Since the foundation of equity crowdfunding in 2011 there have only been a handful of exits by way of trade sales that have given investors healthy returns, amongst them Camden Town Brewery to AB InBev and E-Car Club to Europcar. Only six years into this new market, this is not unsurprising: start-ups and early stage companies need time to mature to make them attractive to potential buyers or IPO and for the majority of these companies they still have a way to go.
Delivering a return for shareholders is the ultimate goal for any high-growth business and its investors and a recent run of liquidity events continues to debunk the myth that crowd investors will be locked-in indefinitely.
It kicked off when crowdfunding poster child BrewDog announced that American private equity firm TSG Consumer Partners had acquired a 22 per cent stake in the business for £213m, giving the fastest growing brewery in the UK a valuation of around £1bn. As part of the TSG deal, shareholders were informed that they would be able to sell up to 40 shares back to BrewDog.
This was followed by biotech company Celixir the next day, which delivered a 2.7x return with a share buy-back giving the Cardiff-based heart medicine company a valuation in excess of £200m; triple the figure it was valued at just two and a half years ago.
A third event by Mettrr Technologies saw the artificial intelligence software company complete the first share trade on an crowdfunding platform when angel investors snapped up crowd shares delivering a 9x return.
These milestones are a strong signal to investors of the industry’s growing maturity and there is no doubt that we’ll be seeing more activity like this. But key to providing more opportunities for returns through secondary trading is to work with growth stage and venture backed businesses, as these are more likely to attract further investment down the line and therefore offer more liquidity events.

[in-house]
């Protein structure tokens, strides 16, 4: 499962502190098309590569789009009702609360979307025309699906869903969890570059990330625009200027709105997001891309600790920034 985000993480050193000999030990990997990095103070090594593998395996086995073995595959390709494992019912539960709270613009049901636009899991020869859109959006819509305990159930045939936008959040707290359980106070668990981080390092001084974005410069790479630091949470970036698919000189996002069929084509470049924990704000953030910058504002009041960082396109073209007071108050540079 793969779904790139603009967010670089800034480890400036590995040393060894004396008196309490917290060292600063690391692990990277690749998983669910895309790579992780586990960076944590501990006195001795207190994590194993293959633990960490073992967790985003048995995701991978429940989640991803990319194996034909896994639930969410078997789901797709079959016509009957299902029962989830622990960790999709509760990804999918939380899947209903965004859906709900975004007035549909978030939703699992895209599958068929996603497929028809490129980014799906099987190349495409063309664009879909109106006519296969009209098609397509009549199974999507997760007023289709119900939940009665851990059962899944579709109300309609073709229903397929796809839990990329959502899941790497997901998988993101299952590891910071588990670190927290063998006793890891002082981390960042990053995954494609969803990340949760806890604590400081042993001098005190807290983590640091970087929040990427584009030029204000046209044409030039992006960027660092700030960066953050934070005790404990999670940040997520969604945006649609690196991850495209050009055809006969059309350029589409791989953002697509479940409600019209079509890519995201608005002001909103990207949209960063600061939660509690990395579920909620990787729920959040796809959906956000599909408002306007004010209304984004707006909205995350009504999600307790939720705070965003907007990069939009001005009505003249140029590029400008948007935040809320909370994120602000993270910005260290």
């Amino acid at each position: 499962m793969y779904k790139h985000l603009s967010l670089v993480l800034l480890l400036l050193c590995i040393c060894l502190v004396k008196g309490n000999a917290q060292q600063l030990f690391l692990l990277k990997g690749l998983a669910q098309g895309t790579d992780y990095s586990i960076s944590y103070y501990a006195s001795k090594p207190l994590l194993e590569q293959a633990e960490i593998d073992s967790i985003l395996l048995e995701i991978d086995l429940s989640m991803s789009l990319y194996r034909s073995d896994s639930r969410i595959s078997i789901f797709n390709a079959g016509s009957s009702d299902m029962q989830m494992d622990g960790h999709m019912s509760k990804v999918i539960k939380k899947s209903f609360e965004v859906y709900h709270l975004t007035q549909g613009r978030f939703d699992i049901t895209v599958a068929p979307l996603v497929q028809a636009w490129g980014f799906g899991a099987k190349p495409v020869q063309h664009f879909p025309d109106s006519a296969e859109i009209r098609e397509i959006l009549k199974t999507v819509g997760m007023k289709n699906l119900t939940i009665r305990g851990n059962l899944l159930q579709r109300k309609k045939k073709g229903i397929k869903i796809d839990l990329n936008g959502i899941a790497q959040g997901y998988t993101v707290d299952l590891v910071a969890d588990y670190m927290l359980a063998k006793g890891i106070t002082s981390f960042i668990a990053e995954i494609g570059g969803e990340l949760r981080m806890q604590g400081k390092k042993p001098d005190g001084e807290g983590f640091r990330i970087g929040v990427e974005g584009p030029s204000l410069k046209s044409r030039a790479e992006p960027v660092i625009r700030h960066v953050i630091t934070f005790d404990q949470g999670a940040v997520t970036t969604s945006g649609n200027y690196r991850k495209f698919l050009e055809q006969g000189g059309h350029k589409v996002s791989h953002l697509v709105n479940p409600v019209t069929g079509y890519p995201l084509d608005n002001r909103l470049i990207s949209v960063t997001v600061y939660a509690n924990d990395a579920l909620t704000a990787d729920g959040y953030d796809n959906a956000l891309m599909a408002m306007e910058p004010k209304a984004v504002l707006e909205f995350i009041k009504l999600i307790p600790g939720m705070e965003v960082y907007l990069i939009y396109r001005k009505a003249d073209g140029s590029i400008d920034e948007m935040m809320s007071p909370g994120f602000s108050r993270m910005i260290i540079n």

With growth businesses come large raises that attract the bigger investors. According to a recent report by Beauhurst, our sector has seen growing numbers of raises over £1 million with 17 taking place this year so far. On our own platform, of the 60+ £1m raises that we’ve conducted since 2011, 50% of these have had VC or institutional involvement, the majority of which have invested on the same terms as the crowd. A recent example is by electric vehicle chargepoint supplier and one of the UK fastest growing tech firms, POD Point, which raised £1.5 million from the crowd as part of a £9 million round led by Barclays Bank and Draper Esprit.
But as we have shown before, crowd investors are not unsophisticated: they are clear about the risks of crowdfunding and importance of spreading that risk. They are also far more patient and less jittery than the press headlines would suggest. VCs for example expect to strike gold with one in ten of their investments and crowdfunders are not so different in their thinking. Much is made of failures in the media, and of course we are always extremely disappointed when these happen, but rarely do you hear a complaint from an actual investor.
In contrast, when given the option to exit, whether they cash out is directly related to the rate of returns they will get and how much further they believe the investment can go. The entry of a large investor is often a signal that there is more to come from the business: if they think they are onto a good thing, they are as likely to hold (or at least partially) than realise their investment. When comparing the uptake between Mettrr and Celixir, a greater proportion of investors in the latter decided to hold.
That is not to say that opportunities to sell shares shouldn’t be given, and in time they will need to become more frequent in order to recycle capital back into new investment opportunities. We are working towards this and are currently beta testing a fully-fledged share trading platform. What is true is that the private share transaction market is ripe for disruption, much in the same way that investment has been democratised.